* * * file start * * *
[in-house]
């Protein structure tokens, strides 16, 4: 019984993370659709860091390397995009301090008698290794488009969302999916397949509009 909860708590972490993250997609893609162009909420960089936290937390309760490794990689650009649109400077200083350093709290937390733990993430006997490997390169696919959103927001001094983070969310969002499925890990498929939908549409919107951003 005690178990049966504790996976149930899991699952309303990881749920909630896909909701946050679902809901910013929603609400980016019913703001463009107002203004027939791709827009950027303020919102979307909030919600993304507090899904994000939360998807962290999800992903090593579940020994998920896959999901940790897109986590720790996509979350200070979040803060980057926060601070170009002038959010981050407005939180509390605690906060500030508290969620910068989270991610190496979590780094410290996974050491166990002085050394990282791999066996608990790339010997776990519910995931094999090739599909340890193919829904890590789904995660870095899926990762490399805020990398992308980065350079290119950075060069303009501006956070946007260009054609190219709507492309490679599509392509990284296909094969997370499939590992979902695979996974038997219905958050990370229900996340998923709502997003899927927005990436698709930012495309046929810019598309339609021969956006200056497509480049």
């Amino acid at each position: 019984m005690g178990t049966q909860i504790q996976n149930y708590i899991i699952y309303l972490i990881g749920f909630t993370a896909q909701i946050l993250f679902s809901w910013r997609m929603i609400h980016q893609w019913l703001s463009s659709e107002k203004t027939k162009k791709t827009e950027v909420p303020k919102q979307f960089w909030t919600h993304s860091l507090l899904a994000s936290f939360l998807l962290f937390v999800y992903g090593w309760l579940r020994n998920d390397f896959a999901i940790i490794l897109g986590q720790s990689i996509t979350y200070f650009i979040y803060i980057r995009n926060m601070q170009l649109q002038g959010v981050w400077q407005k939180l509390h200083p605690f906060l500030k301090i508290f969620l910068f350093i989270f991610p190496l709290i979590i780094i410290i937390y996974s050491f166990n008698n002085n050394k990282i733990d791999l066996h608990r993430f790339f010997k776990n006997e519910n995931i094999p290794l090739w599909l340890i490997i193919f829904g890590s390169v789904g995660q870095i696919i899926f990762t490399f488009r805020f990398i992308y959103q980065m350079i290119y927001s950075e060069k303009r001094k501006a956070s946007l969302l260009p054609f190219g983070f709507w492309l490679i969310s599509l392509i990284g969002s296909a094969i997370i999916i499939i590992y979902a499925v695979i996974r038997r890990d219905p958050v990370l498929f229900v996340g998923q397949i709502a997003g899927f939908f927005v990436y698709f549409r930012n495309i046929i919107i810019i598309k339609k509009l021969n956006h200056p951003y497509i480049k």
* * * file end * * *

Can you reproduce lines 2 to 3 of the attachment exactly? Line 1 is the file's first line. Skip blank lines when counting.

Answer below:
């Protein structure tokens, strides 16, 4: 019984993370659709860091390397995009301090008698290794488009969302999916397949509009 909860708590972490993250997609893609162009909420960089936290937390309760490794990689650009649109400077200083350093709290937390733990993430006997490997390169696919959103927001001094983070969310969002499925890990498929939908549409919107951003 005690178990049966504790996976149930899991699952309303990881749920909630896909909701946050679902809901910013929603609400980016019913703001463009107002203004027939791709827009950027303020919102979307909030919600993304507090899904994000939360998807962290999800992903090593579940020994998920896959999901940790897109986590720790996509979350200070979040803060980057926060601070170009002038959010981050407005939180509390605690906060500030508290969620910068989270991610190496979590780094410290996974050491166990002085050394990282791999066996608990790339010997776990519910995931094999090739599909340890193919829904890590789904995660870095899926990762490399805020990398992308980065350079290119950075060069303009501006956070946007260009054609190219709507492309490679599509392509990284296909094969997370499939590992979902695979996974038997219905958050990370229900996340998923709502997003899927927005990436698709930012495309046929810019598309339609021969956006200056497509480049």
């Amino acid at each position: 019984m005690g178990t049966q909860i504790q996976n149930y708590i899991i699952y309303l972490i990881g749920f909630t993370a896909q909701i946050l993250f679902s809901w910013r997609m929603i609400h980016q893609w019913l703001s463009s659709e107002k203004t027939k162009k791709t827009e950027v909420p303020k919102q979307f960089w909030t919600h993304s860091l507090l899904a994000s936290f939360l998807l962290f937390v999800y992903g090593w309760l579940r020994n998920d390397f896959a999901i940790i490794l897109g986590q720790s990689i996509t979350y200070f650009i979040y803060i980057r995009n926060m601070q170009l649109q002038g959010v981050w400077q407005k939180l509390h200083p605690f906060l500030k301090i508290f969620l910068f350093i989270f991610p190496l709290i979590i780094i410290i937390y996974s050491f166990n008698n002085n050394k990282i733990d791999l066996h608990r993430f790339f010997k776990n006997e519910n995931i094999p290794l090739w599909l340890i490997i193919f829904g890590s390169v789904g995660q870095i696919i899926f990762t490399f488009r805020f990398i992308y959103q980065m350079i290119y927001s950075e060069k303009r001094k501006a956070s946007l969302l260009p054609f190219g983070f709507w492309l490679i969310s599509l392509i990284g969002s296909a094969i997370i999916i499939i590992y979902a499925v695979i996974r038997r890990d219905p958050v990370l498929f229900v996340g998923q397949i709502a997003g899927f939908f927005v990436y698709f549409r930012n495309i046929i919107i810019i598309k339609k509009l021969n956006h200056p951003y497509i480049k």